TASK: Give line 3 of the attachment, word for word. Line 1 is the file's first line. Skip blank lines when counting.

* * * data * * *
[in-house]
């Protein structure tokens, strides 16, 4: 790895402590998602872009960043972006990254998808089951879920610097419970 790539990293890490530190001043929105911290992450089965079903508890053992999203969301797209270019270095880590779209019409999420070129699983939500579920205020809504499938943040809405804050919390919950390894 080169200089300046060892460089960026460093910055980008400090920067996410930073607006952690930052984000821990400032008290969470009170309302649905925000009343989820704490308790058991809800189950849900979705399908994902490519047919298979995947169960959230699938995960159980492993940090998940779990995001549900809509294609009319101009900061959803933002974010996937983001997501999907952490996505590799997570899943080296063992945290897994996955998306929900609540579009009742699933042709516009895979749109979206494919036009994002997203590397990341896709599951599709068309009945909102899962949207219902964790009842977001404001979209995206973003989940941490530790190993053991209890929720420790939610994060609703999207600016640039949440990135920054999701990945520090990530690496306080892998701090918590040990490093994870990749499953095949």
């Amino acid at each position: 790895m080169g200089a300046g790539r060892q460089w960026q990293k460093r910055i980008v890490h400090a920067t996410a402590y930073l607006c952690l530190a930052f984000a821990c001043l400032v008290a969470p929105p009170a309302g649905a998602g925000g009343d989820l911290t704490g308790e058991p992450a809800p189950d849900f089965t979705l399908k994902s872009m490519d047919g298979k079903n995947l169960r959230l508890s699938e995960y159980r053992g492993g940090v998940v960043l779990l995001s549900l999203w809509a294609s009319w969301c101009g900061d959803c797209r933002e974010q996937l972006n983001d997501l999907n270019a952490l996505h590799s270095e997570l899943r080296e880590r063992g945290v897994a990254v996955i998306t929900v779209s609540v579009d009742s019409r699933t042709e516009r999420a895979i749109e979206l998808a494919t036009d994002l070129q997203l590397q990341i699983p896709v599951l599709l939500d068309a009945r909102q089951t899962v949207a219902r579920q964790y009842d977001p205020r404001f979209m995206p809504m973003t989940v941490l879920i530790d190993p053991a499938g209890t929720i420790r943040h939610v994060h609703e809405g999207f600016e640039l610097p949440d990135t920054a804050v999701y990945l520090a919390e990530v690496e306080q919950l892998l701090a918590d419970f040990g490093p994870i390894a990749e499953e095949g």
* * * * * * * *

């Amino acid at each position: 790895m080169g200089a300046g790539r060892q460089w960026q990293k460093r910055i980008v890490h400090a920067t996410a402590y930073l607006c952690l530190a930052f984000a821990c001043l400032v008290a969470p929105p009170a309302g649905a998602g925000g009343d989820l911290t704490g308790e058991p992450a809800p189950d849900f089965t979705l399908k994902s872009m490519d047919g298979k079903n995947l169960r959230l508890s699938e995960y159980r053992g492993g940090v998940v960043l779990l995001s549900l999203w809509a294609s009319w969301c101009g900061d959803c797209r933002e974010q996937l972006n983001d997501l999907n270019a952490l996505h590799s270095e997570l899943r080296e880590r063992g945290v897994a990254v996955i998306t929900v779209s609540v579009d009742s019409r699933t042709e516009r999420a895979i749109e979206l998808a494919t036009d994002l070129q997203l590397q990341i699983p896709v599951l599709l939500d068309a009945r909102q089951t899962v949207a219902r579920q964790y009842d977001p205020r404001f979209m995206p809504m973003t989940v941490l879920i530790d190993p053991a499938g209890t929720i420790r943040h939610v994060h609703e809405g999207f600016e640039l610097p949440d990135t920054a804050v999701y990945l520090a919390e990530v690496e306080q919950l892998l701090a918590d419970f040990g490093p994870i390894a990749e499953e095949g």